In collaboration with researchers at Michigan State University, Facebook developed a system that can trace the origins of manipulated deepfake content.

Facebook claims to have made a breakthrough with a new system that not only detects deepfakes, but can also reverse engineer manipulated media to find the AI ​​engine used to create it, and eventually even help track down the bad actor behind it. Deepfakes have emerged as a sophisticated method of spreading misinformation and can manifest themselves in multiple ways, from false and defamatory images to fabricated adult videos. However, that is only the tip of the iceberg. The damaging implications are endless and troubling enough that even the FBI has warned of the potential for deepfakes to be used as weapons for foreign influence operations. Deepfakes have been used with amusing results, but the extent of their misuse is enormous.

Work is being done in the research community to combat the threat of malicious deepfakes, and tech giants are lending a hand. Microsoft, for example, has developed an AI-based Microsoft Video Authenticator tool to detect deepfakes. Last year, Facebook began removing from its platform manipulated media that could be misleading and influence people’s opinions before the presidential election. Now, the social media giant is stepping up its game against this threat.

Related: How Deepfake Technology Really Works

Created in collaboration with researchers from Michigan State University (MSU), Facebook’s artificial intelligence-based system identifies manipulated media and then reverse engineered to detect the generative model that was used to produce the deepfake. The ultimate goal is to trace the deepfake generator software back to a computer, and with that, the culprit behind it. Facebook notes that its model will essentially look for unique fingerprints left by a generative model in a sea of ​​manipulated media, and then identify the point of origin.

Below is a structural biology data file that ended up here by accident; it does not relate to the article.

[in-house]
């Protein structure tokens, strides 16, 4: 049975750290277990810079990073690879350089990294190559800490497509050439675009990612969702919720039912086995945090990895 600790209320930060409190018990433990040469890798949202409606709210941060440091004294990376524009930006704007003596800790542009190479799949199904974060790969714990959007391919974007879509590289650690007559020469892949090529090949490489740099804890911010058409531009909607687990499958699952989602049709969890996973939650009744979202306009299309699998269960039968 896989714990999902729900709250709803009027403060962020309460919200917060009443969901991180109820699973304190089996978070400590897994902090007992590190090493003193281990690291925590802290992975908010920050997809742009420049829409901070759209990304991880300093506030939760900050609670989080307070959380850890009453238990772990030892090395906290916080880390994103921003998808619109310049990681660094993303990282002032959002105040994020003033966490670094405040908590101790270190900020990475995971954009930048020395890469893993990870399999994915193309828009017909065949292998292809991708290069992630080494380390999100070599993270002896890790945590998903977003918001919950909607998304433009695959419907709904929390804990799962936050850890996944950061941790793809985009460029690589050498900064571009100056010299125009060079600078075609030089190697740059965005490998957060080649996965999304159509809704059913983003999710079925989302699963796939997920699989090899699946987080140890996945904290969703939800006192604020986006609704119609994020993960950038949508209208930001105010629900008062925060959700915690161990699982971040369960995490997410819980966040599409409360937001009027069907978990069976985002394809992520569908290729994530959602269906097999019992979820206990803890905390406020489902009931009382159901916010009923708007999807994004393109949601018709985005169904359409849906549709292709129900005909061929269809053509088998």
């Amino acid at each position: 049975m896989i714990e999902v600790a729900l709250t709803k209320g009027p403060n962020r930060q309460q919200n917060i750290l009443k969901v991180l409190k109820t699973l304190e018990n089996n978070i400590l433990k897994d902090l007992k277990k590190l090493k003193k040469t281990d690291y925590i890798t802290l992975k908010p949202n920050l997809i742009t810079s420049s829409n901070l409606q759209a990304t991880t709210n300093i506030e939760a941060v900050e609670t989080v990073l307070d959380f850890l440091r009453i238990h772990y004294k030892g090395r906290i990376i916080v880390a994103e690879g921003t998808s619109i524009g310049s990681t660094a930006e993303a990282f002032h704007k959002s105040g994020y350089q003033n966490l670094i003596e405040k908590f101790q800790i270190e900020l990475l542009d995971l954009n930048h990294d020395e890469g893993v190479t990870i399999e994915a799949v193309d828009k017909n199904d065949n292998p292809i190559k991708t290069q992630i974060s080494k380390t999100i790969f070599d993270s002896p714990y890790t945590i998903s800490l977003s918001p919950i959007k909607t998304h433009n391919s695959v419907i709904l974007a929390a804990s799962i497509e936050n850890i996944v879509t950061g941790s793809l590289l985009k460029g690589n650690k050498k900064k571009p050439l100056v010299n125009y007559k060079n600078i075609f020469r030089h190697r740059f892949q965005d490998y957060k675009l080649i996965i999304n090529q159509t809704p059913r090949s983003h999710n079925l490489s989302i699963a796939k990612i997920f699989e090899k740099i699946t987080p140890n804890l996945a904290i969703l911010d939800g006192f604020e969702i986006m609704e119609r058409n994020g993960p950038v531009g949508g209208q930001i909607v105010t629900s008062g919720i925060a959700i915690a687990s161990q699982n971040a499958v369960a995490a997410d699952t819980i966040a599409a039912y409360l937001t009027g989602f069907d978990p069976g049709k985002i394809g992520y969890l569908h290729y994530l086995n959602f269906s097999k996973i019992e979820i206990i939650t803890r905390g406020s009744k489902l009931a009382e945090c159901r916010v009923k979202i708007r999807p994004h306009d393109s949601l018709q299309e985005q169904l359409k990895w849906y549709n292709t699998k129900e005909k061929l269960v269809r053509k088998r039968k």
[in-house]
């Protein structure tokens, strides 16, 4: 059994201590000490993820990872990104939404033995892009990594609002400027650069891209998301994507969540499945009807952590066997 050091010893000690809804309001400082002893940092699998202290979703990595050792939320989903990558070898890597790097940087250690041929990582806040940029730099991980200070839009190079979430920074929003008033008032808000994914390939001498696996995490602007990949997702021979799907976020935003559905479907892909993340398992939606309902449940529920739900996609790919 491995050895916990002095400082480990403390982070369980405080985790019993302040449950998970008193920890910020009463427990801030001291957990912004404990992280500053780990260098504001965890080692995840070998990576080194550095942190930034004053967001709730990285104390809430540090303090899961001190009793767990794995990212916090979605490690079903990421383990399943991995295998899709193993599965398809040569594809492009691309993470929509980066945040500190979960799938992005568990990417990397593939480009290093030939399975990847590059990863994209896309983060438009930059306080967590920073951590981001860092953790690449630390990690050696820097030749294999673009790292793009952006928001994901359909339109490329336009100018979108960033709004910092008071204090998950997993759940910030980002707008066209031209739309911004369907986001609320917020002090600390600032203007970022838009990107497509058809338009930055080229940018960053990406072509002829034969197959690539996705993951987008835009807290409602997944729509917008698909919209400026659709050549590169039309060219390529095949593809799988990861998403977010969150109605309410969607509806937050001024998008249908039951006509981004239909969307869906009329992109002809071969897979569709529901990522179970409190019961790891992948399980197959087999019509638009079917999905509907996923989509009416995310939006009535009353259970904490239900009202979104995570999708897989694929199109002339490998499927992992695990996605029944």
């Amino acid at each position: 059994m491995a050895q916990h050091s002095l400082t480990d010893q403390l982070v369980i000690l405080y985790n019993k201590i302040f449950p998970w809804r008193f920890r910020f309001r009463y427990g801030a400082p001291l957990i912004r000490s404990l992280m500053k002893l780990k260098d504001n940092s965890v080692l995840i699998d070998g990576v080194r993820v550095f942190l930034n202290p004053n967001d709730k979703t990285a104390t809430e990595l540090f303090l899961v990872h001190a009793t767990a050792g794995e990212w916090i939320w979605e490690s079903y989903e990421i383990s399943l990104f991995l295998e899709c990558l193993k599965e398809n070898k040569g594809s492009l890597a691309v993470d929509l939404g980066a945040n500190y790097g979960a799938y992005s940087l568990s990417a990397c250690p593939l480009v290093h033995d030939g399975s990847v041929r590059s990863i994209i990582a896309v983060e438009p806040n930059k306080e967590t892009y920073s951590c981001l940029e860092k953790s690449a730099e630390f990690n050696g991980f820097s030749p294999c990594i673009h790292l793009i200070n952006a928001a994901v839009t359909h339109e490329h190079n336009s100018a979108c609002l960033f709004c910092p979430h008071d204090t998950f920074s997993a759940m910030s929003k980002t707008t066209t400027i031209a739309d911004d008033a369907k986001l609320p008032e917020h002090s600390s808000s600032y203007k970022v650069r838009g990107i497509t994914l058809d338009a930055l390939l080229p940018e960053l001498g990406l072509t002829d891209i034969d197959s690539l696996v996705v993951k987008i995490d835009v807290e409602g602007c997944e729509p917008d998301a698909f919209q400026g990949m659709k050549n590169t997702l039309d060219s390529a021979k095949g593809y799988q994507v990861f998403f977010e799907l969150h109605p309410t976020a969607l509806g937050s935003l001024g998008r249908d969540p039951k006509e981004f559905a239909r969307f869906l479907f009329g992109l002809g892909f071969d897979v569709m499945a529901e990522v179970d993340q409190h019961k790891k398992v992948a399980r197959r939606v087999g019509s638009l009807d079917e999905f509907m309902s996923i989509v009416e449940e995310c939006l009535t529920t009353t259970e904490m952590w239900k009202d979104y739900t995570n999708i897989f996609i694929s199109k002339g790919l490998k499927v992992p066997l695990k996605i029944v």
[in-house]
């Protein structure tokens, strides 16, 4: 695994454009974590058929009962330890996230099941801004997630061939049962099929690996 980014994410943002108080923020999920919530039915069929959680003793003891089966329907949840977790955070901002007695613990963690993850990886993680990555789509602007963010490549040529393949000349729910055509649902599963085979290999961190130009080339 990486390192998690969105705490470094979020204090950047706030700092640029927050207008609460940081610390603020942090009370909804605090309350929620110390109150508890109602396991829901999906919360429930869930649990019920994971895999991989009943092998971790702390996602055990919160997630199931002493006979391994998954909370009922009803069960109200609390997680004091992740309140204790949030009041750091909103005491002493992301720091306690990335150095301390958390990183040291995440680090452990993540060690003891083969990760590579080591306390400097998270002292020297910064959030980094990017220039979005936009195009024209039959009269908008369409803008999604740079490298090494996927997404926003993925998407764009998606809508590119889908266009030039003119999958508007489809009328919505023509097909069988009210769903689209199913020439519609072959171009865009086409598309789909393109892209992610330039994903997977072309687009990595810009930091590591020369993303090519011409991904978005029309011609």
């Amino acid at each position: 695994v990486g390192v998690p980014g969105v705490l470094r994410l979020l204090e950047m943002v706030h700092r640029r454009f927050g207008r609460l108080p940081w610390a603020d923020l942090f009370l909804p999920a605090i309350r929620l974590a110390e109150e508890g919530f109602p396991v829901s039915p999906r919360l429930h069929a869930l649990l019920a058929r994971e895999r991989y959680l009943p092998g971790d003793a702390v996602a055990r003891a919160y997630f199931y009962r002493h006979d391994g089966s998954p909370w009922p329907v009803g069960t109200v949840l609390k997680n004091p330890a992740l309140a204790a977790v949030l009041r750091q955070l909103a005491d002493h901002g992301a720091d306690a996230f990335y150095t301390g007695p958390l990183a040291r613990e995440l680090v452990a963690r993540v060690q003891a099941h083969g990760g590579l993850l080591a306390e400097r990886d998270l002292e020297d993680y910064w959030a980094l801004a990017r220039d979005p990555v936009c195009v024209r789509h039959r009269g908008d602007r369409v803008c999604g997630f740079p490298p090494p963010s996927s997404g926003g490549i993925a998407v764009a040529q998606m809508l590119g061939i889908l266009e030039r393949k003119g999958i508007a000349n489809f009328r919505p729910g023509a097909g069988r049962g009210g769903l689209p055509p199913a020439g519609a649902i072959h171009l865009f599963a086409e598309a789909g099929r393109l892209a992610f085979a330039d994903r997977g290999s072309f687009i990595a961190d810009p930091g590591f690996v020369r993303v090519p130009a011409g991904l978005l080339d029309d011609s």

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How Facebook is tracking deepfake sources

facebook deepfake detection

Facebook is following in the footsteps of forensic experts looking for distinct patterns in images to identify the camera model used to click on a particular set of images. In this case, the method developed by the Facebook and MSU researchers will look for unique attributes left behind in the media manipulated by the generative model behind them. Factors such as the magnitude of the fingerprint, the repetitive nature, the frequency range, and the symmetric frequency response are used to create a complete fingerprint profile that is subsequently used to detect the hyperparameters of the generative models. The researchers equate these hyperparameters with engine parts, while the generative model is compared to a car that uses these engine parts. A couple of years ago, Google released a vast dataset of deepfake videos to aid research in the field as well.

Facebook says the model analysis system it employs is most efficient when it comes to real-world implementation of technology by law enforcement authorities and cybersecurity experts. The new method is said to be especially useful in scenarios where a trove of manipulated media is the only resource available to experts and authorities. The ultimate goal is to develop better investigative tools that can be trusted to tackle large-scale disinformation campaigns using deepfakes.

With the technology behind deepfakes evolving at a rapid pace, solutions like the one Facebook has now announced are even more important. Facebook says the new system will be open source to the research community, and that MSU will release the dataset, code, and trained models, so that others can help develop more efficient deepfake tracking methods.

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Fountain: Facebook

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